Friday, August 7, 2020

8-7-82 LET IT GROW


 

Thirty-eight years ago today, I witnessed a remarkable show in Alpine Valley. This was my first major road trip to see the Dead (eighteen-hour drive). My heroes greeted me with an unprecedented opener, Music Never Stopped > Sugaree > Music Never Stopped. Those were two of my three favorite songs. Towards the end of set two I was rewarded with my other favorite, Morning Dew. However, the real stars of this show were the greatest Let it Grow known to man, and meaty versions of Cat > Rider and Playin’. These performances are featured in my new book, DeadologyVolume II: The Evolution of 33 Grateful Dead Jam Anthems.

 

LET IT GROW

8-7-82 Alpine Valley Music Theatre, East Troy, WI: Alpine Valley sounds like the type of place where the Grateful Dead would rip a memorable “Let it Grow,” and Deadheads reaped a bountiful harvest on 8-7-82. From the opening riffs to the final chord, this is as perfect as live improvisation gets. Weir’s on top of his game singing with conviction and Brent is a major improvement over Donna on background vocals, especially during “Let it Grow.” In 1982 the Dead tended to play cocaine crisp, and this hyped rendition is the best of that milieu. The between-verse solo is streamlined virtuosity that carries on after Weir howls, “Seasons round, creatures great and small, up and down, as we rise and fall.”

            The life sustaining joys of planting, plowing, and harvesting surge through glistening sonic streams—photosynthesis at the speed of sound. The scary thing about this alpha jam is the smoothness of the segues. The machine plows effortlessly. Phase two takes flight. Crops take heed! The temperature and intensity of the rhapsody is on the rise.

            Moving into phase three is a cross between ecstasy and a nightmare. Bob’s orchestrating, and Brent’s pounding the fertile fields. It’s all silky smooth. Garcia’s guitar overboils, and Brent’s there to pound out the warning on his keys. Alpine Valley, beware! Here comes the Great Garcia with a climactic run, wrapping it up with a bold lightning strike run. The boys stick a perfect landing as they ease back into the melody line. All the crops of Alpine Valley stand proud and tall. 

            The focus is uncanny as Weir leads his mates through the chorus reprise, and Garcia blazes from the last sung words,” Listen to the thunder shout I am, I am, Iam…I am!” The jam is astounding without overstaying its purpose. There’s not a sour note anywhere in this performance. They duck back into the final melody line as Garcia and Weir’s guitars sigh in unison. Garcia approaches the last chord by striking each string individually, and then he digs in for the mother of all final chords—one gorgeous strike packed with fertile heart and soul. Let it Grow indeed!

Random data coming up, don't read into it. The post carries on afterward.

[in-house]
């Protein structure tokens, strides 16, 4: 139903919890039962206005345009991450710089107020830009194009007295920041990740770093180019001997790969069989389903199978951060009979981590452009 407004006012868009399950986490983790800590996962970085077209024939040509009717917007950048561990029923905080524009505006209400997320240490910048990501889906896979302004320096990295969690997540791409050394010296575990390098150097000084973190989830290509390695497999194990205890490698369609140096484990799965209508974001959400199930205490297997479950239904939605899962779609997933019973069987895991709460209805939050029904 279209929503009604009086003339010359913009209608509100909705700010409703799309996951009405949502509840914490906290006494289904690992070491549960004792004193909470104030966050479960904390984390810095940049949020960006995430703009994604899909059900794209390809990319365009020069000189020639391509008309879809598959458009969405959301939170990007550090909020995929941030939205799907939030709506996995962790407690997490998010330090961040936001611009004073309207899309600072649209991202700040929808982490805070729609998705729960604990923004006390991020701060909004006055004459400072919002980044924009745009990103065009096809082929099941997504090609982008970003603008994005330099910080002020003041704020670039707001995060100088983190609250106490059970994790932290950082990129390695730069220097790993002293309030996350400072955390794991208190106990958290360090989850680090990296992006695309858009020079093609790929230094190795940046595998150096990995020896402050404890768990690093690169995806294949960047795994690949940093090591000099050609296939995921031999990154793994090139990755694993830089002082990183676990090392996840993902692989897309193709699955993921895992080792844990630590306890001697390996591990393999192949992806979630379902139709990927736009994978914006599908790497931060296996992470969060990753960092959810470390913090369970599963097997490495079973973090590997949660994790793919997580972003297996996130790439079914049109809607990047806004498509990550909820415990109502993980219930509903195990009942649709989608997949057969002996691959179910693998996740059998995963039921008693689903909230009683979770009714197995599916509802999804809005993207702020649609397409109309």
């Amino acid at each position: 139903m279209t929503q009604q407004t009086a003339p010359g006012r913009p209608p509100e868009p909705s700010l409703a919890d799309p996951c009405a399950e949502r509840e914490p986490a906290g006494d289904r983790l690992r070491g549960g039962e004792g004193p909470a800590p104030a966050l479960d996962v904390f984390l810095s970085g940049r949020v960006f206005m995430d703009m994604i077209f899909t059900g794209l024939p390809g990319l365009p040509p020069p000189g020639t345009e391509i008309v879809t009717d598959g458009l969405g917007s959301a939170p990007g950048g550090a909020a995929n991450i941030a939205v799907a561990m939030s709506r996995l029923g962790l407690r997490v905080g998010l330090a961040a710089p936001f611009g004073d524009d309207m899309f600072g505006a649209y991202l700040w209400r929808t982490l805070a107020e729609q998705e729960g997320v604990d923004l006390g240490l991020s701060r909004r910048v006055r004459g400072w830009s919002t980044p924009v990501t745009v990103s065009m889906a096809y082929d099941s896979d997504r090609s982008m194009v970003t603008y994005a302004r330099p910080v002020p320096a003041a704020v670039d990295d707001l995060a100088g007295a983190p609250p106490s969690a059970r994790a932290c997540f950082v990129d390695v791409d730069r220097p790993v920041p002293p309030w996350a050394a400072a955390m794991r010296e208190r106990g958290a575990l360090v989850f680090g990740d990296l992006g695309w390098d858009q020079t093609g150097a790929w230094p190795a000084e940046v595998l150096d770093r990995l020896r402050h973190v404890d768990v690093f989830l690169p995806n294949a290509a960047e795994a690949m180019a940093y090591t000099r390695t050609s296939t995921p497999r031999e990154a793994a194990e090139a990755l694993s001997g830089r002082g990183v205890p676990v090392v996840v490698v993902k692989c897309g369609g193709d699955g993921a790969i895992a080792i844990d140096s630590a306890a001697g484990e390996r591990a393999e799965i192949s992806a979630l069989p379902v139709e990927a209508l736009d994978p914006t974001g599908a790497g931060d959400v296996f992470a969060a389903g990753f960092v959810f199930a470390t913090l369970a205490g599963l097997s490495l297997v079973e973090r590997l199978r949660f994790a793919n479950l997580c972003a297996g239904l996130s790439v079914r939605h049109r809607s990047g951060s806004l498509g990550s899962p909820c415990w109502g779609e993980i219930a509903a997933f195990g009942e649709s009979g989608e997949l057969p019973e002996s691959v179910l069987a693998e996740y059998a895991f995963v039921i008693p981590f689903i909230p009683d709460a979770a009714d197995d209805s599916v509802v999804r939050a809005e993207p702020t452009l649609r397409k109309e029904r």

CHINA CAT > I KNOW YOU RIDER

8-7-82 Alpine Valley Music Theatre, East Troy, WI: On a beautiful summer’s eve in the Midwest, set two opens with the confident “China Cat” strut—Jerry’s thick opening riffs cushioned by organ mounds of Brent sound. Second set “Cats” from this era have a patient vibe, it’s the start of an adventure as opposed to a closing statement when it was played at the end of set one. Jerry’s line of attack is focused. Expressive and focused leads pour from his Tiger into the Alpine Valley night. This version is technically perfect, one of several fine performances from this show which is immortalized on Volume 32 of the Dick’s Picks series. The extra-curricular activity makes this a standout Cat > Rider. The band is slowly heading toward “Rider,” but Jerry is having “Cat” flashbacks. We must be in segue paradise—the Dead are playing both songs at the same time. “Rider” stands tall as the band sizzles two lyrical instrumentals.

 

PLAYIN’IN THE BAND

8-7-82 Alpine Valley Music Theatre, East Troy, Wisconsin: “Playin” is the fifth song of a terrific second set. And as it would happen at many shows in the ‘80s and ‘90s, Jerry led the band into a noodling extravaganza that crashed into Drums. The jamming is above average, but the star here is the reprise. On the other side of Drums, Space spins into “The Wheel.”  The Wheel > Playin’ transition is dreamy and mesmerizing. Weir emphatically preaches the virtues of being a rock star as the band rams this home. Jerry’s wailing, Weir’s strumming and the drummers are pounding. This goes past all normal reprise barriers. The only “Playin” reprise I would rate ahead of this one is 10-12-84 Augusta. But on that night, there was just a “Playin’” reprise inside of a “Uncle John’s” loop. The beginning of “Playin’” never took place. Back in Alpine Valley, the fiery reprise leads to the Holy Grail, “Morning Dew.”